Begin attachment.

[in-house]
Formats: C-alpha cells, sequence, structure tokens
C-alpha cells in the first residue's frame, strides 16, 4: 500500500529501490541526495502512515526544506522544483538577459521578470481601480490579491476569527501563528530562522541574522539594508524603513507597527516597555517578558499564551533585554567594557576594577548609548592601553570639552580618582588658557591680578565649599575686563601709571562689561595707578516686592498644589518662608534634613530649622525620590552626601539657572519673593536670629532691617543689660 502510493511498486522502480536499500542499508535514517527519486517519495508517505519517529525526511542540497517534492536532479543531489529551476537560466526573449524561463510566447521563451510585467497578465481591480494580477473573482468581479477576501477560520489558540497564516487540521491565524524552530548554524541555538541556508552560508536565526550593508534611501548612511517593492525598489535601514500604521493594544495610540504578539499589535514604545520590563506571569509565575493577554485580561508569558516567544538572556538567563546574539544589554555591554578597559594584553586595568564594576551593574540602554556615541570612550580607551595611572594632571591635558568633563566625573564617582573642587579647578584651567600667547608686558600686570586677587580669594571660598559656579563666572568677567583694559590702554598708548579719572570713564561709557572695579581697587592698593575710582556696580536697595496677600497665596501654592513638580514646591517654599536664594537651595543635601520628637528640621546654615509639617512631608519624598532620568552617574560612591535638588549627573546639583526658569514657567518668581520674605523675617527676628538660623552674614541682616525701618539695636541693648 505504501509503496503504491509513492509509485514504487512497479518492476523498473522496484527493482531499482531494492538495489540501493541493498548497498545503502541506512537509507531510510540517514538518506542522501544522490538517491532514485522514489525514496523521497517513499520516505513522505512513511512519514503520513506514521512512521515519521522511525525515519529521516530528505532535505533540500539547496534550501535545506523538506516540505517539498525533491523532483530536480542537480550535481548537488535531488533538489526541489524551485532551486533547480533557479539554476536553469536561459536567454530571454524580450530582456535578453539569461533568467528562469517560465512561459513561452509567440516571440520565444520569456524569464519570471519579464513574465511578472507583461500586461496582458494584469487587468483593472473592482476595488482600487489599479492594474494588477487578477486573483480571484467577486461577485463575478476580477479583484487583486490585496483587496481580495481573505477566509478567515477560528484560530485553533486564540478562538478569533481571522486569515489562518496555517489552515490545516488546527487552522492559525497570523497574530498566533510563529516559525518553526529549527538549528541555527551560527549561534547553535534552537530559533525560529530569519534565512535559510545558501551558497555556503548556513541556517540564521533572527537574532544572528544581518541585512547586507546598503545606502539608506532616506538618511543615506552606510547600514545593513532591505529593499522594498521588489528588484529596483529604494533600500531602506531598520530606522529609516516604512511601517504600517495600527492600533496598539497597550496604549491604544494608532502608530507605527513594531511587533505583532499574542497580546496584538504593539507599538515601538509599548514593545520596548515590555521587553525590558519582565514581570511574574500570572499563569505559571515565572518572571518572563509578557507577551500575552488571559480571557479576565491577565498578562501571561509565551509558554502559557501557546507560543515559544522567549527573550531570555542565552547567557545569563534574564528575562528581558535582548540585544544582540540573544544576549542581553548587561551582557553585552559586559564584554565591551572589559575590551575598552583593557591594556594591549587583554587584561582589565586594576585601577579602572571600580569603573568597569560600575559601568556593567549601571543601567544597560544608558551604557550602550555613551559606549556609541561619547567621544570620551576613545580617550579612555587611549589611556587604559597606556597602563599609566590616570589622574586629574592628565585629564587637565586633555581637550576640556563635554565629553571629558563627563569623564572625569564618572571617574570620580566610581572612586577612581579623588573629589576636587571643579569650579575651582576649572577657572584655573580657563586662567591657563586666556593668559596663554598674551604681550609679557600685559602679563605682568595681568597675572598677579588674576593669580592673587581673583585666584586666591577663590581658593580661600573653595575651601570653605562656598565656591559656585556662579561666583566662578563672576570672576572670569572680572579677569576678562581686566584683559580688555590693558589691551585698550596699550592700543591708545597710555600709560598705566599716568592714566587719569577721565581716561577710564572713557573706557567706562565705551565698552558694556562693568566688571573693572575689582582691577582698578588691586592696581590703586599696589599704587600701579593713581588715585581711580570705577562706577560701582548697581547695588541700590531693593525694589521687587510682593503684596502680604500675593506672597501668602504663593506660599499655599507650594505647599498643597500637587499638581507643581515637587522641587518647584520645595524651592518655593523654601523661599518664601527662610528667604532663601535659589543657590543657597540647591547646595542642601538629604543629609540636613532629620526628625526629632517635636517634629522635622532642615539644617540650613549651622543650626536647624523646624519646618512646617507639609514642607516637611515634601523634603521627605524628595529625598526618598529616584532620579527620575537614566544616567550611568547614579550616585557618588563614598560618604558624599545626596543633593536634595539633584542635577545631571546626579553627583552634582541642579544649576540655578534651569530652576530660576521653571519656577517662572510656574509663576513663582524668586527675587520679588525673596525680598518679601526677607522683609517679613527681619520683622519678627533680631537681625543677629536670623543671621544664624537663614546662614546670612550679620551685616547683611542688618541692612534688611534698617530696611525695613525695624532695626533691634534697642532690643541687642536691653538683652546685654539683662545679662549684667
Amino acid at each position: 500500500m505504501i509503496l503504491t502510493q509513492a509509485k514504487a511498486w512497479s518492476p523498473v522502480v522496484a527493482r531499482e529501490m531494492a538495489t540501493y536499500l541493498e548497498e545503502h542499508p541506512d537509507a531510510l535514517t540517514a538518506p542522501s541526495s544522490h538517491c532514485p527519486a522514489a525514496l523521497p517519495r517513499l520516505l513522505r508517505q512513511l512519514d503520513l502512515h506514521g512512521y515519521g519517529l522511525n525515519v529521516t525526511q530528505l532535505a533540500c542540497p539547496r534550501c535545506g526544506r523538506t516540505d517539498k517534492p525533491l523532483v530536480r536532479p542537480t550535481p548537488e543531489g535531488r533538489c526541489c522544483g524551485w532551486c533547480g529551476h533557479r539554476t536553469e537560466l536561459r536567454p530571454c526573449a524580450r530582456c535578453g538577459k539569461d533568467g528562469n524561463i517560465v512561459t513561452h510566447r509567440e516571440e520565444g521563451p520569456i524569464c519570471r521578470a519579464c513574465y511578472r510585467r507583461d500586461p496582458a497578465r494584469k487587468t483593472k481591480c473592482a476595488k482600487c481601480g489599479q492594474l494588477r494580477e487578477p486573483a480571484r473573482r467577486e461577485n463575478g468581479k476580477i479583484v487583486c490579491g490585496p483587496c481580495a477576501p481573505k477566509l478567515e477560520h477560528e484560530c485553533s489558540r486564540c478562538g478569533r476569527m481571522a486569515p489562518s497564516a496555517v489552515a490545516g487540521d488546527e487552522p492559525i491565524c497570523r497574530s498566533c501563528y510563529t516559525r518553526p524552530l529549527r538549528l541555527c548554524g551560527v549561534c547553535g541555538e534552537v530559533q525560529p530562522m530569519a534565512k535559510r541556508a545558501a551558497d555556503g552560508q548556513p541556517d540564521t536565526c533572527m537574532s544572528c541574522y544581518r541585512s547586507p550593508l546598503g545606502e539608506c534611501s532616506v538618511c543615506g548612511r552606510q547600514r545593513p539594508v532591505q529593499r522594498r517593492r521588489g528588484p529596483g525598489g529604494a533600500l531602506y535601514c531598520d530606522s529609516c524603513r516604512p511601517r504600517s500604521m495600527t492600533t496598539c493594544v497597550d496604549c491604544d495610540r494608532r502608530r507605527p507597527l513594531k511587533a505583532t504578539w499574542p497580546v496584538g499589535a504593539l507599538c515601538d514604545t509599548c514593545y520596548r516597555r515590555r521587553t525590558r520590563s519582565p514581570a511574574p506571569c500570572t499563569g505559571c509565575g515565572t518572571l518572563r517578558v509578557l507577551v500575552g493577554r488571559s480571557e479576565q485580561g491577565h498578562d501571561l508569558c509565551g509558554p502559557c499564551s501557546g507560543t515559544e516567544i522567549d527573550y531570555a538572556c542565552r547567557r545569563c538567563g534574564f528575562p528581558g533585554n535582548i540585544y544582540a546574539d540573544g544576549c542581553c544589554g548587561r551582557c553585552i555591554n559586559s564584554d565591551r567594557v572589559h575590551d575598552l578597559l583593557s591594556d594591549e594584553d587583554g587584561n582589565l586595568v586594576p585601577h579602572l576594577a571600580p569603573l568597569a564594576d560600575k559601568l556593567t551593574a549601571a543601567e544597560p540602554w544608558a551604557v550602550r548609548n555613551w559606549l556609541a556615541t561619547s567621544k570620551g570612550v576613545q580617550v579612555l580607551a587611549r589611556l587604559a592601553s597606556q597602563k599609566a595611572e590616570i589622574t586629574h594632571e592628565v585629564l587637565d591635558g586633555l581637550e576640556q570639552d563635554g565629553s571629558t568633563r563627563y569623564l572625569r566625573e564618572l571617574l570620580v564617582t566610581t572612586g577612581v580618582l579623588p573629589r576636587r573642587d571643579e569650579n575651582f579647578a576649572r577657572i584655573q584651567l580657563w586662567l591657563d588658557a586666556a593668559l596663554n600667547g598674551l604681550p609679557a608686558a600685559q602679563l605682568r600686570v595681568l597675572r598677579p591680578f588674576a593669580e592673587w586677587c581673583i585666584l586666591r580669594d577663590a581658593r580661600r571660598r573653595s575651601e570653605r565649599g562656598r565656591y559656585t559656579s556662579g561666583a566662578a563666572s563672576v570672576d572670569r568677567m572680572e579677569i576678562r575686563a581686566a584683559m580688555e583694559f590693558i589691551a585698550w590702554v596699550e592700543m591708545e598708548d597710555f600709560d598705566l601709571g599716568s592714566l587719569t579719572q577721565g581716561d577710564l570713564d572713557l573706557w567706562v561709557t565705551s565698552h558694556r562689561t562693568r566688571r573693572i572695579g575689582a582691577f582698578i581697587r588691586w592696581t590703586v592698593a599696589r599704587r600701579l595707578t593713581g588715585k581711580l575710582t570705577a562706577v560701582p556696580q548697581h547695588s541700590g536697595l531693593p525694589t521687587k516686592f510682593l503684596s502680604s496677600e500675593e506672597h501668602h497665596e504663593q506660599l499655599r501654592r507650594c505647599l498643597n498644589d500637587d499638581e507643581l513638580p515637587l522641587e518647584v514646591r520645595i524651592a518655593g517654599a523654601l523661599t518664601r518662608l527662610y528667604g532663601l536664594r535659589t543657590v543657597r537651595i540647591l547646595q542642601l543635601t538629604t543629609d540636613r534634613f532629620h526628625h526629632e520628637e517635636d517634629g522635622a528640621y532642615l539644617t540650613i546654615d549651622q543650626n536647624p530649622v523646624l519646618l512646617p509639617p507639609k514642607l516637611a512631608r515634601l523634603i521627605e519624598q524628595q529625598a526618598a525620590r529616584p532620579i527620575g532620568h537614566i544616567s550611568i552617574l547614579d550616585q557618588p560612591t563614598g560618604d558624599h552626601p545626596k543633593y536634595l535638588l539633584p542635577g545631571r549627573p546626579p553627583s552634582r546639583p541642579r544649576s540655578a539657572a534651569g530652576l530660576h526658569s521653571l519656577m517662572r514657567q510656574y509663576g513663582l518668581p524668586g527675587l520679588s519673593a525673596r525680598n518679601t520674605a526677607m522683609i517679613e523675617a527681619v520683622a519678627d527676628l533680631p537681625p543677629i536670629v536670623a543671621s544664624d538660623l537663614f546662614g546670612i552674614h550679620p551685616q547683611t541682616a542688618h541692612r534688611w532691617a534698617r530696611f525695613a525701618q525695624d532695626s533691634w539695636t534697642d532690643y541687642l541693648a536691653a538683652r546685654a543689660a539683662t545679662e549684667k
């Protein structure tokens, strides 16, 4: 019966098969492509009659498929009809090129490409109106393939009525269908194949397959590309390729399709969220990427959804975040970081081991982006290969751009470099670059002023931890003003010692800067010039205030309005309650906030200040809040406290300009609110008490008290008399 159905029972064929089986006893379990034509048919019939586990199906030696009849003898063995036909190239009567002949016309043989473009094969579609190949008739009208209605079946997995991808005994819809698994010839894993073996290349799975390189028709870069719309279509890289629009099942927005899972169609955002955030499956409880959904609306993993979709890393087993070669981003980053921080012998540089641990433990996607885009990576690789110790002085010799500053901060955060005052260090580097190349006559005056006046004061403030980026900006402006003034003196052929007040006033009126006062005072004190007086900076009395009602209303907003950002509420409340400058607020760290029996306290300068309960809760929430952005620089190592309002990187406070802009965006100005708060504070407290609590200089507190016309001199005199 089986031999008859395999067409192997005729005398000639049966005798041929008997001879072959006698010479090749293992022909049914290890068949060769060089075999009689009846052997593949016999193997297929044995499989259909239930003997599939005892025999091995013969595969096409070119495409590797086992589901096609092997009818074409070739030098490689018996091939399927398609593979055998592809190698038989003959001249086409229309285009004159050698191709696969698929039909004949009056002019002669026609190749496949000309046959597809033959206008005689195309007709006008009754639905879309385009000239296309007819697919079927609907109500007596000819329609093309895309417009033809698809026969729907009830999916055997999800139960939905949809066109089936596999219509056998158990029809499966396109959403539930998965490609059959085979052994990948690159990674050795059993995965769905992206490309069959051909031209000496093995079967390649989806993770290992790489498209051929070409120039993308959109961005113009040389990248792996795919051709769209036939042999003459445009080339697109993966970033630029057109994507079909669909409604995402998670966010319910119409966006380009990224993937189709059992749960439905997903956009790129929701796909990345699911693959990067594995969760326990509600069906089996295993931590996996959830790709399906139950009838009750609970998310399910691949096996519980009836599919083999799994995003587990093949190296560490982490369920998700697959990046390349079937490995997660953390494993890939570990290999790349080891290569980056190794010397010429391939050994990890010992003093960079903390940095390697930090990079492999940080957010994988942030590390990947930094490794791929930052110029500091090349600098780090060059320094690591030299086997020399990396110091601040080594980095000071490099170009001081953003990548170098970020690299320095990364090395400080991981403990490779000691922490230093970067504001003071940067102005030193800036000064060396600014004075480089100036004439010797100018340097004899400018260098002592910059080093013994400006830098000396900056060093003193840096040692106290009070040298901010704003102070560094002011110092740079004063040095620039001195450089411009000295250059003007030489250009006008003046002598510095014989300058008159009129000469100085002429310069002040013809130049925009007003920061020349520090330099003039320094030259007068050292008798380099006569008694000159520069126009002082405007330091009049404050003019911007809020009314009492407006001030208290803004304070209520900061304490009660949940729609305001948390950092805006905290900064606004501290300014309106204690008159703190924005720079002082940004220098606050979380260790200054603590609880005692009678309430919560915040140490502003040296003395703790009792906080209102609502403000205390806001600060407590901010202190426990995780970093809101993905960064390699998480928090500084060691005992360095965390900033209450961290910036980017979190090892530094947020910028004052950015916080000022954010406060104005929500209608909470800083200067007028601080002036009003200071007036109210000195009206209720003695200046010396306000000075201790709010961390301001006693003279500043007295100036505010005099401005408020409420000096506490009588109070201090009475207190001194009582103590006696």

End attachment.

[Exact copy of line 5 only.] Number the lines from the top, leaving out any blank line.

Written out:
């Protein structure tokens, strides 16, 4: 019966098969492509009659498929009809090129490409109106393939009525269908194949397959590309390729399709969220990427959804975040970081081991982006290969751009470099670059002023931890003003010692800067010039205030309005309650906030200040809040406290300009609110008490008290008399 159905029972064929089986006893379990034509048919019939586990199906030696009849003898063995036909190239009567002949016309043989473009094969579609190949008739009208209605079946997995991808005994819809698994010839894993073996290349799975390189028709870069719309279509890289629009099942927005899972169609955002955030499956409880959904609306993993979709890393087993070669981003980053921080012998540089641990433990996607885009990576690789110790002085010799500053901060955060005052260090580097190349006559005056006046004061403030980026900006402006003034003196052929007040006033009126006062005072004190007086900076009395009602209303907003950002509420409340400058607020760290029996306290300068309960809760929430952005620089190592309002990187406070802009965006100005708060504070407290609590200089507190016309001199005199 089986031999008859395999067409192997005729005398000639049966005798041929008997001879072959006698010479090749293992022909049914290890068949060769060089075999009689009846052997593949016999193997297929044995499989259909239930003997599939005892025999091995013969595969096409070119495409590797086992589901096609092997009818074409070739030098490689018996091939399927398609593979055998592809190698038989003959001249086409229309285009004159050698191709696969698929039909004949009056002019002669026609190749496949000309046959597809033959206008005689195309007709006008009754639905879309385009000239296309007819697919079927609907109500007596000819329609093309895309417009033809698809026969729907009830999916055997999800139960939905949809066109089936596999219509056998158990029809499966396109959403539930998965490609059959085979052994990948690159990674050795059993995965769905992206490309069959051909031209000496093995079967390649989806993770290992790489498209051929070409120039993308959109961005113009040389990248792996795919051709769209036939042999003459445009080339697109993966970033630029057109994507079909669909409604995402998670966010319910119409966006380009990224993937189709059992749960439905997903956009790129929701796909990345699911693959990067594995969760326990509600069906089996295993931590996996959830790709399906139950009838009750609970998310399910691949096996519980009836599919083999799994995003587990093949190296560490982490369920998700697959990046390349079937490995997660953390494993890939570990290999790349080891290569980056190794010397010429391939050994990890010992003093960079903390940095390697930090990079492999940080957010994988942030590390990947930094490794791929930052110029500091090349600098780090060059320094690591030299086997020399990396110091601040080594980095000071490099170009001081953003990548170098970020690299320095990364090395400080991981403990490779000691922490230093970067504001003071940067102005030193800036000064060396600014004075480089100036004439010797100018340097004899400018260098002592910059080093013994400006830098000396900056060093003193840096040692106290009070040298901010704003102070560094002011110092740079004063040095620039001195450089411009000295250059003007030489250009006008003046002598510095014989300058008159009129000469100085002429310069002040013809130049925009007003920061020349520090330099003039320094030259007068050292008798380099006569008694000159520069126009002082405007330091009049404050003019911007809020009314009492407006001030208290803004304070209520900061304490009660949940729609305001948390950092805006905290900064606004501290300014309106204690008159703190924005720079002082940004220098606050979380260790200054603590609880005692009678309430919560915040140490502003040296003395703790009792906080209102609502403000205390806001600060407590901010202190426990995780970093809101993905960064390699998480928090500084060691005992360095965390900033209450961290910036980017979190090892530094947020910028004052950015916080000022954010406060104005929500209608909470800083200067007028601080002036009003200071007036109210000195009206209720003695200046010396306000000075201790709010961390301001006693003279500043007295100036505010005099401005408020409420000096506490009588109070201090009475207190001194009582103590006696």